Raiders unwrap Christmas Eve comeback

On a night with particular sentimental value, the Raiders defense made the play that mattered. And the fans got to see some free football.

Oakland beat the San Diego Chargers 23-20 in overtime, after a safety and an interception forced by a mean Malcolm Smith hit and taken back to the 2-yard-line by defensive end Denico Autry.

This story has been updated with quotes and post-game material from the Raiders locker room at O.co Coliseum.

Wide receiver Michael Crabtree caught a back shoulder fade for the go-ahead touchdown.

The night was almost just that for Oakland, though, the Raiders failed to pick up a first down during the entire second half.

A 45-yard field goal from Josh Lambo with a minute remaining tied the score, prolonging the intensity of Charles Woodson‘s last stand in Oakland.

The matchup was Woodson’s final home game, and the 18-year veteran and future Hall of Famer received attention throughout Christmas Eve on the video board.

The win is a nice thing in general, but this one holds more meaning. It was Christmas Eve. And Woodson’s finale.

Photos by Jeffery Bennett/SFBay

Head Coach Jack Del Rio said:

“Great, great feeling. Gutty performance. Really, really proud of our guys. We wanted in the worst way to deliver for Charles and our fans and our friends and family that were here. The crowd tonight was awesome, I mean, just awesome.”

At one point late in the game, a fan ran onto the turf to show respect. He was tackled hard by Oakland police, but Woodson showed his own gratitude by signaling an “O,” for Oakland, to the fan and the Black Hole.

Said Woodson:

“I just wanted to soak it all in, man, and take my time with it.”

Oakland’s first half was much different than the second. Running back Latavius Murray carried the ball 12 times for 61 yards, including a 22-yard touchdown run.

Carr, for his part, didn’t do much, throwing for three completions and 25 yards. Oakland’s top three receivers, Amari Cooper, Seth Roberts and Crabtree, totaled negative-10 yards in the first half, and Cooper finished the night with negative-9 yards.

Carr finished regulation with 134 yards, completing 18-of-29 pass attempts with an interception and a touchdown. Murray accounted for nearly half of the yardage, 62 yards on six catches.

The top two tight ends, Lee Smith and Clive Walford, accounted for 39 yards.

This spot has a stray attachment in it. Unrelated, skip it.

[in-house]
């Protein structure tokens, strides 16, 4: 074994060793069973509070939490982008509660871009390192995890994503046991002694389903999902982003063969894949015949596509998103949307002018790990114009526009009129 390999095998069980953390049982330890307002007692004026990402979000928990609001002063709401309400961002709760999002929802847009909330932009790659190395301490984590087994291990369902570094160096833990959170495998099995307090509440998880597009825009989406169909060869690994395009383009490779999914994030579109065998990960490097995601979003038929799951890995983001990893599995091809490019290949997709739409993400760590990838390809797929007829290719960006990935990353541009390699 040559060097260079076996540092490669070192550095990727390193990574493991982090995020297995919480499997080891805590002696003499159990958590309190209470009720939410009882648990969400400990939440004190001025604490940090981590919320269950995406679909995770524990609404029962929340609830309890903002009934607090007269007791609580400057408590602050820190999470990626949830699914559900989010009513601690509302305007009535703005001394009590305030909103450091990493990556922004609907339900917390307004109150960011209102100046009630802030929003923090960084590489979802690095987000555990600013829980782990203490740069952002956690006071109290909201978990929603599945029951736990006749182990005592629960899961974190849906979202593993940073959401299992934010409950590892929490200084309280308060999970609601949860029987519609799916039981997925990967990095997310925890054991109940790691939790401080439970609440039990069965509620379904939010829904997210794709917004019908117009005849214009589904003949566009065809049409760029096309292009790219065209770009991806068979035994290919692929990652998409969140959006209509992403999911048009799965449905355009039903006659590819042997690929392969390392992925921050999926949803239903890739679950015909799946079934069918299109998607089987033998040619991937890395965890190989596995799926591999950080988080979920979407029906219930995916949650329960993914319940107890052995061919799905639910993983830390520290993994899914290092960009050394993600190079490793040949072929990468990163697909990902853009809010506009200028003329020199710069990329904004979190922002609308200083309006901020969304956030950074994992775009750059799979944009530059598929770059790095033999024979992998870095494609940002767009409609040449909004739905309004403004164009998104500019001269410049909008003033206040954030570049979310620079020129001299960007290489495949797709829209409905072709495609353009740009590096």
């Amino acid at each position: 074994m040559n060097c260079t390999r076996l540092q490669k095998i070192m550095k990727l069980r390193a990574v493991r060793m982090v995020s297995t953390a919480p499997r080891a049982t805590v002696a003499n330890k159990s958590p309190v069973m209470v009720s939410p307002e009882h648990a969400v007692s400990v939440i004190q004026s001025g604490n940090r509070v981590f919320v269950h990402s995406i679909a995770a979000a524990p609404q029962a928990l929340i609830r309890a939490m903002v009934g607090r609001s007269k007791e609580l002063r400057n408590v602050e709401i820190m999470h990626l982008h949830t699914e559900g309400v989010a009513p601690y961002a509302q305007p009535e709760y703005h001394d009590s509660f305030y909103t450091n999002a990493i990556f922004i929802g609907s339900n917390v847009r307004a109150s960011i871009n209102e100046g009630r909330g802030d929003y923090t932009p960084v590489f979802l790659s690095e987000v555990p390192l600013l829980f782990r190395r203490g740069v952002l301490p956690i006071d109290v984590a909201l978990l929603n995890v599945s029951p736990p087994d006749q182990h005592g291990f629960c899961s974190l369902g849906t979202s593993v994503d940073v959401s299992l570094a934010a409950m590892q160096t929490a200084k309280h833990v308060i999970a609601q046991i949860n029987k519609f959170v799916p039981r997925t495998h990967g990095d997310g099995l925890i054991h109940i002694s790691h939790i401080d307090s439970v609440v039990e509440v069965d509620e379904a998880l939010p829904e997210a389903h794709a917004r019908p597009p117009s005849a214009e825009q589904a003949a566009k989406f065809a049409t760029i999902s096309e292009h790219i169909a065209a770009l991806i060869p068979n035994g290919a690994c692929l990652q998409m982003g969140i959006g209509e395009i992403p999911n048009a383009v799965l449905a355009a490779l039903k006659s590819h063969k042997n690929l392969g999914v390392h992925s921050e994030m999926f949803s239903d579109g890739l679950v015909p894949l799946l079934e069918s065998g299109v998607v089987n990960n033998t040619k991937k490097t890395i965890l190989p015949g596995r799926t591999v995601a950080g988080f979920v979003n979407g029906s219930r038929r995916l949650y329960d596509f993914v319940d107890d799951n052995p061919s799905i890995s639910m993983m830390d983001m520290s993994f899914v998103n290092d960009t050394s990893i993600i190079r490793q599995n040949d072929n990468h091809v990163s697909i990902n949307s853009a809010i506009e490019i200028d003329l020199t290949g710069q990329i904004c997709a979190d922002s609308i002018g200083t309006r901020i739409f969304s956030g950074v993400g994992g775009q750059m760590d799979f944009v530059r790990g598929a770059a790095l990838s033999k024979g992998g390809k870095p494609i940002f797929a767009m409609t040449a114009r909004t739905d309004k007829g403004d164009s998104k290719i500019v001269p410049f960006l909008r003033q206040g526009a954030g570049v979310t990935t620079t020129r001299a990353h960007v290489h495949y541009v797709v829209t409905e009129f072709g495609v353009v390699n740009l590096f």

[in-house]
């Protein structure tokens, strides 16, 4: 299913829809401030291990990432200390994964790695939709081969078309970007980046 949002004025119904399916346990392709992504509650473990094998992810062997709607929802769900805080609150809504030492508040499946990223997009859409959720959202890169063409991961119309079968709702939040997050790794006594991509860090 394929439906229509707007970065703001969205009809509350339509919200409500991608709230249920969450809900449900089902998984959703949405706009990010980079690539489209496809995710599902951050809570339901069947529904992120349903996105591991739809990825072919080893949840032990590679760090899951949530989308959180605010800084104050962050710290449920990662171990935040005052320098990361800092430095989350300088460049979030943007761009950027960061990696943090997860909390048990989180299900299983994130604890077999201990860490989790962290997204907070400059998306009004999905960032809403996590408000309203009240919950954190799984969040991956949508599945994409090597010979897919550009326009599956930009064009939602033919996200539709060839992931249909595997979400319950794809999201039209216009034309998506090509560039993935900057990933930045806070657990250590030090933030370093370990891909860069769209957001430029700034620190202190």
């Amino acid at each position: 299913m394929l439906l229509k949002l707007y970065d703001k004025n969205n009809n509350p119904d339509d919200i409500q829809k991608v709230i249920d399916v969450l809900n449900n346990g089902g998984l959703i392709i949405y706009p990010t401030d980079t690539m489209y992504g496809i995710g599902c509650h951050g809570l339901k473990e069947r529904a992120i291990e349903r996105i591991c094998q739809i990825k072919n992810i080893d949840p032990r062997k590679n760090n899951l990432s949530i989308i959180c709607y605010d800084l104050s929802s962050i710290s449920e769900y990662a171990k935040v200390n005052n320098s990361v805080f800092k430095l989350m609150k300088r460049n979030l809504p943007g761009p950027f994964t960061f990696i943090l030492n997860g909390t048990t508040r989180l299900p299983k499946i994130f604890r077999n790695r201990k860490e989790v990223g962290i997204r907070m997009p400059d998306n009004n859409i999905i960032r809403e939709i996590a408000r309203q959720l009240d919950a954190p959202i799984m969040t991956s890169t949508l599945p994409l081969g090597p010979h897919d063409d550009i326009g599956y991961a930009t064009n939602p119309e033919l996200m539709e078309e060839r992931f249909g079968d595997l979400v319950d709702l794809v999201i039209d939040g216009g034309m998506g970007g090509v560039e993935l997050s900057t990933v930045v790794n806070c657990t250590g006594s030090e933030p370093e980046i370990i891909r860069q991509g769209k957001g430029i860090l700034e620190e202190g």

Simply, the Raiders offense was absent.

The Raiders got the ball to start overtime, and what followed was the most unbelievable exhibition of yellow nylon-tossing in recent memory.

Holding. Holding. False start. Second and 29. Leading with the helmet, number 52, San Diego. 15 yards added to the end of the run, automatic first down, Raiders ball at the 48-yard-line.

Hole. Lee. Cow. What a way to lead an overtime drive.

Crabtree caught another first down ball, bringing the Raiders into San Diego territory, and close to the range of kicker Sebastian Janikowski.

After an unsuccessful deep pass to Andre Holmes, the Raiders were once again flagged for a false start, the crime committed by Walford.

A deep completion, though, was caught by Roberts, who tugged cornerback Craig Mager for about 10 yards after the catch. Woodson got in on one more offensive snap, a lateral play that didn’t work out — the Raiders lost three yards.

Carr said:

“How about that catch? I’m waiting on Disney to call him to make that movie. Usually everybody runs back, but he just kept going.”

Carr looked to the sidelines and checked personel. He looked at his players to make sure they were doing the things they needed to do. And when he looked up, Roberts was still inching forward.

Another false start, and Carr ran the ball to the 13-yard line, recouping the yardage lost on the penalty. Janikowski hit the 30-yard field goal, putting Oakland up for the rest of overtime.

Said Del Rio:

“It was a great job out there. Derek made a couple of huge throws on that drive, a couple of big time catches on that drive. We had to overcome a few calls. I told him when he came off, I said ‘hey man, that was the game winner.'”

While Woodson’s final game in Oakland received most of the attention, it’s also possible that it will be the Raiders last game in Oakland as well.

The Raiders have reportedly been working on finalizing a stadium deal in southern California, and the L.A. train recently picked up steam with Disney executive Bob Iger getting involved on the side of the Raiders.

The Oakland coliseum, with sewage issues in the past, and more recently showing an inability to hold water as the press box sprung leaks under the El Nino rains, is dated and both the Raiders and A’s have been begging for new venues.

Fans know it, but it didn’t quell their boisterous cheering and colorful attire. Raider Nation was out in force.

Del Rio wasn’t ready to say anything about it, but the coliseum holds a special place in his life. He grew up coming to games in Oakland, and he played a high school playoff game at the Coliseum.

The team, players and coaches, aren’t thinking much about it, though. They’re doing what they can to focus on the season finale.


Jason Leskiw is SFBay’s Oakland Raiders beat writer and member of the Professional Football Writers of America. Follow @SFBay and @LeskiwSFBay on Twitter and at SFBay.ca for full coverage of the Oakland Raiders.